This would never happen in a Subaru Outback. As handmade gnocchi was delivered to our 2021 Volvo V60 Cross Country, the Italian restaurateur congratulated us on driving such an attractive car. And the wagon really is gorgeous. So many design details converge in the V60 to create a style that’s distinctly premium but not showy, sleek but not boring. Now a few years removed from the S60/V60 earning a spot as a MotorTrend Car of the Year finalist, we’re taking another look at the Cross Country version. Volvo has been building wagons for decades, but is the 2021 V60 Cross Country any good?
What Makes the V60 a Cross Country Model?
Just as the Subaru Outback is a lifted wagon with aesthetic updates to make it look more rugged, Volvo’s Cross Country subbrand applies a similar treatment to V60 and V90 wagons. Standard V60s are up to 2.5 inches lower and come with FWD only, whereas the V60 Cross Country costs $4,500 more and includes standard AWD, updated suspension tuning, a unique front grille, and different wheel arch trim. There’s also a long silver trim piece running the length of the front and rear doors. Volvo tells us that 70-80 percent of all V60 buyers make the jump to Cross Country.
If you’ve got a previous-gen V60 Cross Country, know that the new one is 5.7 inches longer, 1.6 inches lower, and 1.0 inch wider. The result is far more premium proportions that make the current V60 Cross Country a better match for the Audi A4 Allroad. Both the Audi and Volvo lifted wagons start around $46,000, and the Subaru—with its mainstream badge and different brand image—tops out around $41,000.
How Does the Volvo Drive Compared to the Audi and Subaru?
As with standard V60s, the Cross Country model is powered by a 250-hp 2.0-liter turbo I-4 that’s good for 258 lb-ft of torque and mated to an eight-speed automatic transmission. We most recently described this T5 powertrain as “acceptable,” and that impression remains true for the 2021 test car. When we tested a 2020 model, that lifted wagon reached 60 mph in 8.0 seconds, an adequate performance. It’s worth noting, however, that the Volvo’s two closest competitors are both significantly quicker. An Audi A4 Allroad reaches 60 mph in only 5.5 seconds, a surprisingly quick sprint that’s largely made possible by the way its dual-clutch automatic pairs with the AWD system. The Volvo is also slower than turbocharged Subaru Outback XTs like our one-year Onyx test car, which reaches 60 mph in 5.9 seconds.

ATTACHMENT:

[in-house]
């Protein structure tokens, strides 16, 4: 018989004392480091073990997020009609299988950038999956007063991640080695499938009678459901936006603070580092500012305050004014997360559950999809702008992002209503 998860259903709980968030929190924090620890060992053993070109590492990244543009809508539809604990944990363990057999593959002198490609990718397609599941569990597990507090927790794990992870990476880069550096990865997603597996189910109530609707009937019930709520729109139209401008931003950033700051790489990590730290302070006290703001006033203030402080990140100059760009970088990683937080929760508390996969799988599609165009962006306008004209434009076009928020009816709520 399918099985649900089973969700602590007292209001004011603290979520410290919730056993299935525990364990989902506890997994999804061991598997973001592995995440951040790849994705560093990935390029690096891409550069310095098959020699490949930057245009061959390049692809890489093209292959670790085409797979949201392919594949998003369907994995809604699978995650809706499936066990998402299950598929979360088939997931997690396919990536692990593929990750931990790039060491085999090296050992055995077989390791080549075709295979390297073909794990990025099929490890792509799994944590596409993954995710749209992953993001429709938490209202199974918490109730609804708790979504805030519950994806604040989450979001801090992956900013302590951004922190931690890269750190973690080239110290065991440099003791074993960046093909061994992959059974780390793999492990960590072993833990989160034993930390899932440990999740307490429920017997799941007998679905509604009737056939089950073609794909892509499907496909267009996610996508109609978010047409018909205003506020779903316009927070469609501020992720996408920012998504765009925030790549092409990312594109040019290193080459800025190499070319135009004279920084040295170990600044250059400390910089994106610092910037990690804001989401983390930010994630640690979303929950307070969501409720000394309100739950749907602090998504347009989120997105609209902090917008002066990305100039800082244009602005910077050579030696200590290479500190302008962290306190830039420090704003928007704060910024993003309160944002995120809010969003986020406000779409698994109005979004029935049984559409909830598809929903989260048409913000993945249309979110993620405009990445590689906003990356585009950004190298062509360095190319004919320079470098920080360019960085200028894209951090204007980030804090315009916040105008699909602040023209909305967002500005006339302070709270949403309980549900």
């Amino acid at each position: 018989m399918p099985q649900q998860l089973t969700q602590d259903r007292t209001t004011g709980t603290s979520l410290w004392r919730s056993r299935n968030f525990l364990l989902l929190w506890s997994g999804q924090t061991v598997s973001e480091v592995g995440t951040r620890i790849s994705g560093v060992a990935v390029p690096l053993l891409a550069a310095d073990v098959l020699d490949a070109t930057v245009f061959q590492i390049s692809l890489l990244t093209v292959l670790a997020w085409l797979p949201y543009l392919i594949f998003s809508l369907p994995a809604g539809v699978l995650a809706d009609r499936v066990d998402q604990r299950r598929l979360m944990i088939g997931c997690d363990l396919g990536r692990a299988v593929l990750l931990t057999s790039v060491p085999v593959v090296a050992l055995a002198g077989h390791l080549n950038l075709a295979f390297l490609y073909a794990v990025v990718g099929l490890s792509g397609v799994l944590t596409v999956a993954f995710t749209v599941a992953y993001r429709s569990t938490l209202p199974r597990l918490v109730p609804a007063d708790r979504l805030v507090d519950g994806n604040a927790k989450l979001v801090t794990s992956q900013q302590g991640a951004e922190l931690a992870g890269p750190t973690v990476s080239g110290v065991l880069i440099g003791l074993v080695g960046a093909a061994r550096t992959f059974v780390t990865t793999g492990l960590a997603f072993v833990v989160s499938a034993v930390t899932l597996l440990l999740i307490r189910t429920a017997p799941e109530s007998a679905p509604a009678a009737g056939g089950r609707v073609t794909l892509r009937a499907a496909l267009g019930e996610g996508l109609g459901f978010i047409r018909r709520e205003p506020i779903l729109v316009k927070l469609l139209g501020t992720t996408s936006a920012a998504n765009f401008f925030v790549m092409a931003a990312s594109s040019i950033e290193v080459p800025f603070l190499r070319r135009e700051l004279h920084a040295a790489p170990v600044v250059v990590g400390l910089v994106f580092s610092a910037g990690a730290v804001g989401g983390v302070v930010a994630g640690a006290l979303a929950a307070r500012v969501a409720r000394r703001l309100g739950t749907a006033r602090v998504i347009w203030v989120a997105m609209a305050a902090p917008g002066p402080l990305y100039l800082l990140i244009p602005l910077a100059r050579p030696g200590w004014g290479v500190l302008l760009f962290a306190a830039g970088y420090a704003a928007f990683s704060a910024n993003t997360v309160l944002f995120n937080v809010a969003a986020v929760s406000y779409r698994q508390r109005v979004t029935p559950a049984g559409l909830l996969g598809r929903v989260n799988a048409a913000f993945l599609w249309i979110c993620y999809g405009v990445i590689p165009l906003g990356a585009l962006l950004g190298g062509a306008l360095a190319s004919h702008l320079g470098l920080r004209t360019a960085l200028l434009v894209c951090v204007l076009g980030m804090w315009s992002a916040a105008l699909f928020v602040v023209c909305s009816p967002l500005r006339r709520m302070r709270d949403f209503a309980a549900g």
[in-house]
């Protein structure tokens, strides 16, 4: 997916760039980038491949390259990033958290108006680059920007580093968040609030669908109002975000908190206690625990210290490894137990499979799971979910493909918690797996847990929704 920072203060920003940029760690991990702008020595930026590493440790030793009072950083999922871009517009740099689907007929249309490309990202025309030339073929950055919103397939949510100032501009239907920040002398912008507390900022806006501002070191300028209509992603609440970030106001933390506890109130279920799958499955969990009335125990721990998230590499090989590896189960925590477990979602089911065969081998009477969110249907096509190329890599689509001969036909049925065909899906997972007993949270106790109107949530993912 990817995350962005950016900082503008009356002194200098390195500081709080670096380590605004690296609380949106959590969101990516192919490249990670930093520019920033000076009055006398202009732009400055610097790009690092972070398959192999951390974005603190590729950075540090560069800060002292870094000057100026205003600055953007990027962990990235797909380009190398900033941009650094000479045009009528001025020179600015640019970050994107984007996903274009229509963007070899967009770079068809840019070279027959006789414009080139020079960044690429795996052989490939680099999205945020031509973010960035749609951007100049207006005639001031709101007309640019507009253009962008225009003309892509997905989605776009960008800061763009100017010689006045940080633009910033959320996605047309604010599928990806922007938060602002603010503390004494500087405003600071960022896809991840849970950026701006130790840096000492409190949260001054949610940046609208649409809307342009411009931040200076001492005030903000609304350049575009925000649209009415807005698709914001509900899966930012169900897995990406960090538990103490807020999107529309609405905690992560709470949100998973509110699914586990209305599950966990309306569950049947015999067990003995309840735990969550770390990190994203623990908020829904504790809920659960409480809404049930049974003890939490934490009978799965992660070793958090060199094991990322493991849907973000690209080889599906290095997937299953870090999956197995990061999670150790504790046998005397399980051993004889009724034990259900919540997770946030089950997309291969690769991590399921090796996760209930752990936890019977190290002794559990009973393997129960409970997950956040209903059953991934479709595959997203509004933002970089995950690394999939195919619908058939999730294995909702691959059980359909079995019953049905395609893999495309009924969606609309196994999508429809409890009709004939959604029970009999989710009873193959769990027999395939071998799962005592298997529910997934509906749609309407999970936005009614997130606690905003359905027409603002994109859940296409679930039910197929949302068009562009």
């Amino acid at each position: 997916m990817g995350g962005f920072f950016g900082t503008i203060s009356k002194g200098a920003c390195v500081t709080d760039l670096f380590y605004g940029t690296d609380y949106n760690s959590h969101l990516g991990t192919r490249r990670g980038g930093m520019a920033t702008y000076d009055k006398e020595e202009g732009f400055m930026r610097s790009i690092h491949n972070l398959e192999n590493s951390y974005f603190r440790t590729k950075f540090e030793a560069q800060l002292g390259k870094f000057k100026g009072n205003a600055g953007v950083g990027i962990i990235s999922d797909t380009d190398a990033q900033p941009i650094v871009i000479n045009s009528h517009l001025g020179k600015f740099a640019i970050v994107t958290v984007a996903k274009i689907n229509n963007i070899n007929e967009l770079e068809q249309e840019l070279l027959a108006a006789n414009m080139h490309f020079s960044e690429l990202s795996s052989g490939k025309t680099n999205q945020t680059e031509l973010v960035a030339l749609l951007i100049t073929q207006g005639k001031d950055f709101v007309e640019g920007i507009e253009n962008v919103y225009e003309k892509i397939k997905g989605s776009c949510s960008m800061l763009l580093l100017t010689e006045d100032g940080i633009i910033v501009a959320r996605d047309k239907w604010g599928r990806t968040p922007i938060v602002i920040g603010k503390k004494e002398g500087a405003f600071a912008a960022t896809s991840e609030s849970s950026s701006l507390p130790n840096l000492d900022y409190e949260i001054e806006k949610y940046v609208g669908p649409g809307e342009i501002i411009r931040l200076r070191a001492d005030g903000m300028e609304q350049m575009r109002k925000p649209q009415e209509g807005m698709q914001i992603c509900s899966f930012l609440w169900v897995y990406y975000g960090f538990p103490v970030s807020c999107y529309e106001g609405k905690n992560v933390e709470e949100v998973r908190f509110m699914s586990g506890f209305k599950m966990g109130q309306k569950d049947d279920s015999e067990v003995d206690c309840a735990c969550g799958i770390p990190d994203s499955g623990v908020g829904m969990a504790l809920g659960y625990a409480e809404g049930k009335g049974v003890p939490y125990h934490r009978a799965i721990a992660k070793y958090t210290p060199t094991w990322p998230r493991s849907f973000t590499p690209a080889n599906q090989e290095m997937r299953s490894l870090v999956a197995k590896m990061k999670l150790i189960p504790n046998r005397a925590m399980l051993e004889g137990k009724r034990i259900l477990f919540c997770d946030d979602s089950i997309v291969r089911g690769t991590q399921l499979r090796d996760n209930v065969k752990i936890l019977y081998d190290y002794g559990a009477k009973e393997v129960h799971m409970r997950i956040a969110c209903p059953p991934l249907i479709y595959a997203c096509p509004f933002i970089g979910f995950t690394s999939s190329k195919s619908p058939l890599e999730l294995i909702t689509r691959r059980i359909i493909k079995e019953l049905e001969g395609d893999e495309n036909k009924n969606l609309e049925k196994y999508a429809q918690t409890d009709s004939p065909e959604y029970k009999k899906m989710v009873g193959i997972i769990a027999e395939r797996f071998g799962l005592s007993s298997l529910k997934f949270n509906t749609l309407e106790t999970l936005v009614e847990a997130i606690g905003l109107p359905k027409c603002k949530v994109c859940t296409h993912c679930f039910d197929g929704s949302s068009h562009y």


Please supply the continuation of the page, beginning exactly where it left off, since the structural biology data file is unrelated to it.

You’re not here for 600-hp wagon performance, though; otherwise, you would have bought one of these. So the Volvo’s relative slowness isn’t actually a big deal. Neither is its suspension tuning, which, like the 250-hp T5 engine, could be described as adequate. Like almost every other new car sold today, the Volvo doesn’t ride nearly as well as the Subaru. Like the Audi, it exhibits a little too much rebound over bumps and freeway expansion joints. Our loaded 2021 V60 Cross Country test car rode on 19-inch wheels ($800 extra); it’s possible the ride would improve on the standard 18s.
None of these three wagons will deliver canyon-carving joy like a good luxury sport sedan, but the Subaru offers more steering feel than the Volvo. And to be honest, all three have minor transmission tuning issues. The Volvo’s eight-speed auto delivers shifts that are sometimes too rough for normal, everyday driving, leading to slightly more head toss than should occur. The Audi’s dual-clutch transmission responds with lightning-quick reflexes but can feel a little awkward at low speeds. Then there’s the Outback’s CVT. Especially on more powerful XT models, the Subaru’s CVT is sometimes smoother than both luxury-branded alternatives, but it’s saddled with tuning that can best be described as lumpy in other driving situations.
Has the Volvo’s Interior Tech Aged Well?
Volvo’s unmistakable style is evident inside, too. A 9.0-inch touchscreen is framed by tall air vents, which are themselves surrounded by beautiful matte wood trim that juts out from the dash. This premium layout has impressed us the past few years, and it will still feel like a refreshing change to anyone cross-shopping a German car.